Research led by scientists at King’s, and published in Nature Communications, has produced a deeper understanding of the structural dynamics of membrane proteins, and its impact upon antibiotic and multidrug resistance (MDR). With a specific focus on multidrug efflux pumps – sets of proteins which recognise and pump out antimicrobials – the team’s research has revealed that an efflux pump inhibitor enhances biotic activity by restraining protein dynamics, rather than preventing antibiotic binding.
Currently, no clinically-approved pump inhibitors have been developed – partially due to insufficient understanding of protein mechanisms of action. Membrane proteins are key targets for more than half of modern drugs, and the team’s findings serve to further advance the battle against multidrug resistance, which has become a global societal challenge.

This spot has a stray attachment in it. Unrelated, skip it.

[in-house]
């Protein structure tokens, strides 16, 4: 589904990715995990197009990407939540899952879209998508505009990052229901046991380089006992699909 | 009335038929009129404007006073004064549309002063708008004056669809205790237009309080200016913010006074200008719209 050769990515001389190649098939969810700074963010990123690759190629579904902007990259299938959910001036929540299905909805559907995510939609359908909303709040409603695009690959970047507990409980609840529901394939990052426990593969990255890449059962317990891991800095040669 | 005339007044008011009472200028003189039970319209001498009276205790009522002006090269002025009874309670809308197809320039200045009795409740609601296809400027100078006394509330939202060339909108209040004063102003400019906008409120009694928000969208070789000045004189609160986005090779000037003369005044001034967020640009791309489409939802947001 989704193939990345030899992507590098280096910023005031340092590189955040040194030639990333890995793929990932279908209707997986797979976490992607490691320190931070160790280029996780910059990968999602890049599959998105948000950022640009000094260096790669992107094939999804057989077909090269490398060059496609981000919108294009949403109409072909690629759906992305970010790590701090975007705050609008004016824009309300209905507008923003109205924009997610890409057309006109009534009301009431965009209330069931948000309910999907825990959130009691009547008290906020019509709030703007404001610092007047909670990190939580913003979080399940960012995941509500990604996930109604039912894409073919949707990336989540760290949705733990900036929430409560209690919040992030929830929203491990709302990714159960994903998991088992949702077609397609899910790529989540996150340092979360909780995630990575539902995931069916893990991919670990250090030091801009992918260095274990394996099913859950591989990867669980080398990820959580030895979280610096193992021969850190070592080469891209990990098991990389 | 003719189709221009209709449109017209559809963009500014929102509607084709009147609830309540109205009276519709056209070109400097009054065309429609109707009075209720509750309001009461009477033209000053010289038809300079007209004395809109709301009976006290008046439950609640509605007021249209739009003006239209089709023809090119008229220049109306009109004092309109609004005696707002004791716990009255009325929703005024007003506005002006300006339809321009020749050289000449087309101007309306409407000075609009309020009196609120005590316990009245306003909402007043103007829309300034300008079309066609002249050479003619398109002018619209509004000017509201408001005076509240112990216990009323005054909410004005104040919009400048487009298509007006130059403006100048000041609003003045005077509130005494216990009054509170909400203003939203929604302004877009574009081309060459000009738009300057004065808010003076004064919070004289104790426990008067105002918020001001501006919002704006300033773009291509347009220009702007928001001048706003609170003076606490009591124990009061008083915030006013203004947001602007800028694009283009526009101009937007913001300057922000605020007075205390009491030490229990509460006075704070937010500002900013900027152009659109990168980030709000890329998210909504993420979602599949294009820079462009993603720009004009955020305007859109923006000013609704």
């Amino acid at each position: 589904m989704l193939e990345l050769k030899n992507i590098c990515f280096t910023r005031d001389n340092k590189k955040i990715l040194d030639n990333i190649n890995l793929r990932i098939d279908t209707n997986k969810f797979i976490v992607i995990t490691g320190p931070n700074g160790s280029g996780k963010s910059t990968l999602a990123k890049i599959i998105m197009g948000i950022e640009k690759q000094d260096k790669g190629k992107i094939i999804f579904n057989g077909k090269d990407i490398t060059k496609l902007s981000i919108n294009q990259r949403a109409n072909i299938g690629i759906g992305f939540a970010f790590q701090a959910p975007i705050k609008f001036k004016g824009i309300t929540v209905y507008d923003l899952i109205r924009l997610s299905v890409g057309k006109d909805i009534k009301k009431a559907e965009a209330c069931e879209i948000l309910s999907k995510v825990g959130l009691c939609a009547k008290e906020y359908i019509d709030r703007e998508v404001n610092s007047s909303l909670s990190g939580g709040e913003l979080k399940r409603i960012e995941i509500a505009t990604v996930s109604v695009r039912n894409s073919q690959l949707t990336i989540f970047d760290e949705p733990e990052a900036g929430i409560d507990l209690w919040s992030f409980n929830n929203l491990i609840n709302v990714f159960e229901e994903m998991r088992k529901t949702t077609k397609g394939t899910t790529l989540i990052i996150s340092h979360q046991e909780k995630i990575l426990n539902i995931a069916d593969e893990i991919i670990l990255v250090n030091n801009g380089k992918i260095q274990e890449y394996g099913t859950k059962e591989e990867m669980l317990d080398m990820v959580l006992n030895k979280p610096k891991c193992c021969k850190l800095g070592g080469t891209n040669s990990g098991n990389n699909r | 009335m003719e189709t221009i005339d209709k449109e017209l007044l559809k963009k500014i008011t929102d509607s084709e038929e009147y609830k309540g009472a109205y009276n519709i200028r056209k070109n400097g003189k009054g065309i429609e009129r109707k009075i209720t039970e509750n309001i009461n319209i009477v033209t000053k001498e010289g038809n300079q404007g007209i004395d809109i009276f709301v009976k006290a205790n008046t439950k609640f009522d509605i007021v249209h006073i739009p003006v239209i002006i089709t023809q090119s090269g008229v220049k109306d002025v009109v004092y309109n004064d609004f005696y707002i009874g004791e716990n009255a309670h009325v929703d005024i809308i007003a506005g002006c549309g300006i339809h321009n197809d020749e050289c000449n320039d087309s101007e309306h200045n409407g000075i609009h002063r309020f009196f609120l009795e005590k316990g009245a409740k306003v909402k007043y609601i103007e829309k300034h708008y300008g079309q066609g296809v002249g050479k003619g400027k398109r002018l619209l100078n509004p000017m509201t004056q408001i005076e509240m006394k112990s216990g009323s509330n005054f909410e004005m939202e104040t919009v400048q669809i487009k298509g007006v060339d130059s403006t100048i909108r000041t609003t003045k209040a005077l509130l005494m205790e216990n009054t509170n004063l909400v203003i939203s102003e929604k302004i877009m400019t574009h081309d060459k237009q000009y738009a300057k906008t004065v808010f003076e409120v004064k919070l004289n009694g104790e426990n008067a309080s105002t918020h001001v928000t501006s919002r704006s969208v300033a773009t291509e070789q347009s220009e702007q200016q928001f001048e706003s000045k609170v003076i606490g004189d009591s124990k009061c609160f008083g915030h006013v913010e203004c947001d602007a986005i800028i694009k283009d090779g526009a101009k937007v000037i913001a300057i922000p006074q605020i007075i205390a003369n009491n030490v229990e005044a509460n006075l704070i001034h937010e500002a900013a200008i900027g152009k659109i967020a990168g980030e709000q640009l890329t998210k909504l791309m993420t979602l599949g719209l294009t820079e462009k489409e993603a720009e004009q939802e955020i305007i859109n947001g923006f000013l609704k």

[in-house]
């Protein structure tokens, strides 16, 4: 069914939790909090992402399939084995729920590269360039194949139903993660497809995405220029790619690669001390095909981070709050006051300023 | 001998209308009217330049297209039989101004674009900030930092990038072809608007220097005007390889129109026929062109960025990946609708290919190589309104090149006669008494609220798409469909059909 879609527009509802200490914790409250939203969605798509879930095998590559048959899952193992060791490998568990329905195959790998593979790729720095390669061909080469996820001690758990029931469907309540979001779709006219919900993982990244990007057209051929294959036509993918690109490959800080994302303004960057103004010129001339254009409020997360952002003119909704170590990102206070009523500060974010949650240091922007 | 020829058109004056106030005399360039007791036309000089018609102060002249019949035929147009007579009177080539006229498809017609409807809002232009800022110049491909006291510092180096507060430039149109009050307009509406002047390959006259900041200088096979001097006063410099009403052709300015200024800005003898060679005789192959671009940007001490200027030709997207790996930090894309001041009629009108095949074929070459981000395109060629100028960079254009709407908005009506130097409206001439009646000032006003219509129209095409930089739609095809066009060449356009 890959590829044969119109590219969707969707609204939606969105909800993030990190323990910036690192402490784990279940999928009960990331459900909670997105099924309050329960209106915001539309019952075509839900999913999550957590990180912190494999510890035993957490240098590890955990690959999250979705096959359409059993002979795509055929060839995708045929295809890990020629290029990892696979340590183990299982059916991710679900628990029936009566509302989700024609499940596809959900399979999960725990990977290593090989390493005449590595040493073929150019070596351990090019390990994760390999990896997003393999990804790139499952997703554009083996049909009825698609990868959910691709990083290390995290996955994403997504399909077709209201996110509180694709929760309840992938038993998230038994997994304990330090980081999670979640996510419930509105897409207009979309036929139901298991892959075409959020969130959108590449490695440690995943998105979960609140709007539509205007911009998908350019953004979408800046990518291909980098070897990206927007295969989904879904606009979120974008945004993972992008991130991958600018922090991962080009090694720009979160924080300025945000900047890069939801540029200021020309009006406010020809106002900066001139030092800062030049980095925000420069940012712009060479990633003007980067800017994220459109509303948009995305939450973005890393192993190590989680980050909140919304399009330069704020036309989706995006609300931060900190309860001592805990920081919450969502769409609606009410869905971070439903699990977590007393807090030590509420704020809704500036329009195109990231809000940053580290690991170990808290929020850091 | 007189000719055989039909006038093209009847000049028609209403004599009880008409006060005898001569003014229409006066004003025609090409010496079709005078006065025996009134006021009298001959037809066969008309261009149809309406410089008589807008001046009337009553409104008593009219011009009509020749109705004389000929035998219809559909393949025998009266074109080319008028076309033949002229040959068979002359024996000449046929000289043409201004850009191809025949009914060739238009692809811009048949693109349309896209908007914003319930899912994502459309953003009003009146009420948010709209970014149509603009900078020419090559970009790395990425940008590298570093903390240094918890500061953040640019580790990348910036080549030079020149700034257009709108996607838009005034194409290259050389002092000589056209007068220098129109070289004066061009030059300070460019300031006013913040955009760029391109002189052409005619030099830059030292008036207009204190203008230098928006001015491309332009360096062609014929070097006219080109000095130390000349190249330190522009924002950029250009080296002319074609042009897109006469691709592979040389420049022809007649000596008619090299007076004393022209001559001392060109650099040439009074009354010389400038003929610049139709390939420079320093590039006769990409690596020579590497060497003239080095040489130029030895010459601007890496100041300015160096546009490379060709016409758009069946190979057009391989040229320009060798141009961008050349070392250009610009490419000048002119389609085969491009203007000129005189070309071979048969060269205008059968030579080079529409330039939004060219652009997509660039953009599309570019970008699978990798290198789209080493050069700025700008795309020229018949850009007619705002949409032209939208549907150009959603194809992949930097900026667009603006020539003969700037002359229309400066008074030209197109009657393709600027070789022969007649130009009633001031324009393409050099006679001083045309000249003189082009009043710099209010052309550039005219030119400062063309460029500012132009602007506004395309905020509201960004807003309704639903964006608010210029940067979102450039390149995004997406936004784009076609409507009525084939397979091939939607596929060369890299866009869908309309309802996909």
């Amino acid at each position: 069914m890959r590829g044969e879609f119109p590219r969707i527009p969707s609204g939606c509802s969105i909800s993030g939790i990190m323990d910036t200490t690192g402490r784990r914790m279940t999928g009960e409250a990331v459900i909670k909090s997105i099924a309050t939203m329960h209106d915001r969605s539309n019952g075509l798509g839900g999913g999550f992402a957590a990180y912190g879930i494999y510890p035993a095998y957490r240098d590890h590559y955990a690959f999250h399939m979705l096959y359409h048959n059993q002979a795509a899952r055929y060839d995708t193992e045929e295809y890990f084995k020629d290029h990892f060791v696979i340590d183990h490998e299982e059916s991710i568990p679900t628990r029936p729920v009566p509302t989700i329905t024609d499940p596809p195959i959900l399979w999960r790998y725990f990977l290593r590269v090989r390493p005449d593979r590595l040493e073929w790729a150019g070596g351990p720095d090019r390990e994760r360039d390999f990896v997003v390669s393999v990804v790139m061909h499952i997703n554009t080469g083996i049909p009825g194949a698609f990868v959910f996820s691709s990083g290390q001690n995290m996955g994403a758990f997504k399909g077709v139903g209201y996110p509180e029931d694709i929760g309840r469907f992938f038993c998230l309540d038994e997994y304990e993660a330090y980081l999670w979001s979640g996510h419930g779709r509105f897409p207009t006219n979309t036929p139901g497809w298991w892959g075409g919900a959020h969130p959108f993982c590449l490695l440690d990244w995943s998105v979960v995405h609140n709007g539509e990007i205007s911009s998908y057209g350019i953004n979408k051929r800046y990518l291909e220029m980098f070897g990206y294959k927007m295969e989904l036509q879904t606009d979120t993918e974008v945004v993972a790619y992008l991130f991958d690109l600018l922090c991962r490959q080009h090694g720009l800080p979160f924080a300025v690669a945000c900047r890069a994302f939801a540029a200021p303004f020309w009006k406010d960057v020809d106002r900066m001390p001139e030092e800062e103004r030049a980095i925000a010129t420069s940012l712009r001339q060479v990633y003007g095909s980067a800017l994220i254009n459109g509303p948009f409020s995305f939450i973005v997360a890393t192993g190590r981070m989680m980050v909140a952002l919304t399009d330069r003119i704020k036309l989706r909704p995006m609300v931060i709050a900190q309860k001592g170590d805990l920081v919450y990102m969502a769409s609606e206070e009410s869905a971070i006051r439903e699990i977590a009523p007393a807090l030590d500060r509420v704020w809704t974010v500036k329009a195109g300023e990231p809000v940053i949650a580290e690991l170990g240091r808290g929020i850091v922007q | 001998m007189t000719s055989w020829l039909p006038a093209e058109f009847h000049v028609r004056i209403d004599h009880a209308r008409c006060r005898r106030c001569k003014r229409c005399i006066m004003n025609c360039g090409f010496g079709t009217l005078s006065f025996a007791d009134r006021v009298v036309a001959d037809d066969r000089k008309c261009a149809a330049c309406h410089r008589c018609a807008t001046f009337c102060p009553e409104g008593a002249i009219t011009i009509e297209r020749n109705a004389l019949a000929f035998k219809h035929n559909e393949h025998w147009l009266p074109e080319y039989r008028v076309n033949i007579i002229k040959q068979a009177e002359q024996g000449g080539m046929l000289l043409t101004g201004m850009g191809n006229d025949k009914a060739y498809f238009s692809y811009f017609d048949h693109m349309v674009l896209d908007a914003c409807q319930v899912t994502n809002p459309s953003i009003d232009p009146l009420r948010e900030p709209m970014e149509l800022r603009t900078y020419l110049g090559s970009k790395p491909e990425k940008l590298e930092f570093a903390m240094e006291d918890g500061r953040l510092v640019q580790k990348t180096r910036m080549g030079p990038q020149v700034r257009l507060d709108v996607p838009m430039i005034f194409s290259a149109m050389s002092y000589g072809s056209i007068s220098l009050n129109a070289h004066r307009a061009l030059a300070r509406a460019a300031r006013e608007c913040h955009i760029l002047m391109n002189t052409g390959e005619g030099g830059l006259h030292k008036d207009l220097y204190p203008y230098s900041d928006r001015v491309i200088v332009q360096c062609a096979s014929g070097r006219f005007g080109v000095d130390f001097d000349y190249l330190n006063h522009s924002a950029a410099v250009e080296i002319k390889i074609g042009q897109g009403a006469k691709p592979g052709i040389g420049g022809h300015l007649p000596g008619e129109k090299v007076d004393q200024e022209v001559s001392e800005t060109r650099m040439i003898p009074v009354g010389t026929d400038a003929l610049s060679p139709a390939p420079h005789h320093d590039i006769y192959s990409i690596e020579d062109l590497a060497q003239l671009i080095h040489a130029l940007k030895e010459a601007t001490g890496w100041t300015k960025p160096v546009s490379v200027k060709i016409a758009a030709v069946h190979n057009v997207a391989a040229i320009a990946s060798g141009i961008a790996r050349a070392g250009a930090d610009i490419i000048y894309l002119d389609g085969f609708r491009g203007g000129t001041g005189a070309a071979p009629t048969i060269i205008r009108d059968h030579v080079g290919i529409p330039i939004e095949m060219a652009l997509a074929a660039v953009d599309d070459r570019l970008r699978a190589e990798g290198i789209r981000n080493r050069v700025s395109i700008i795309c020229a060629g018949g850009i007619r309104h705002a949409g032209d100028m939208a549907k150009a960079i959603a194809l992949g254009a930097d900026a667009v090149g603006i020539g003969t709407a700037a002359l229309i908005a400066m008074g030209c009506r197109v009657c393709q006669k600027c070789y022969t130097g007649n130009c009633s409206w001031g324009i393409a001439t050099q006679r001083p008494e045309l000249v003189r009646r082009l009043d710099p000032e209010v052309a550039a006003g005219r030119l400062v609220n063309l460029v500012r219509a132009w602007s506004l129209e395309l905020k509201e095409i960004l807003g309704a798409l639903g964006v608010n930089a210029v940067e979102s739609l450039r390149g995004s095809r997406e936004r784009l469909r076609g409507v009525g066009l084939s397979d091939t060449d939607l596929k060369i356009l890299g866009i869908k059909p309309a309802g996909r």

Dr Eamonn Reading, UKRI Future Leaders Fellow at King’s Department of Chemistry, elaborated further on the team’s next steps:
We next want to explore these systems in more complex environments which better reflect their cellular situation, especially in the context of the membrane lipid milieu which surround these proteins. Achieving improved structural insight into proteins within these contexts would be a significant step forward in understanding how they shape cellular function when in diseased/healthy states.– Dr Eamonn Reading
Using a combination of biochemical, computational, and structural mass spectrometry expertise, this collaborative research effort was conducted between the Reading, Booth and Politis groups at King’s Department of Chemistry, Professor Laura Piddock (University of Birmingham) and Dr Attilio Vargiu (University of Cagliari, Italy).
Commenting on the collaborative nature of the research, Eamonn said:
What was really exciting was working with expert microbiologists and computational chemists to guide and understand the data we obtain from our advanced mass spectrometry techniques – enabling the appreciation of how fundamental protein dynamics govern the drug efflux, inhibition, and acquired bacterial resistance of these important class of membrane proteins.– Dr Eamonn Reading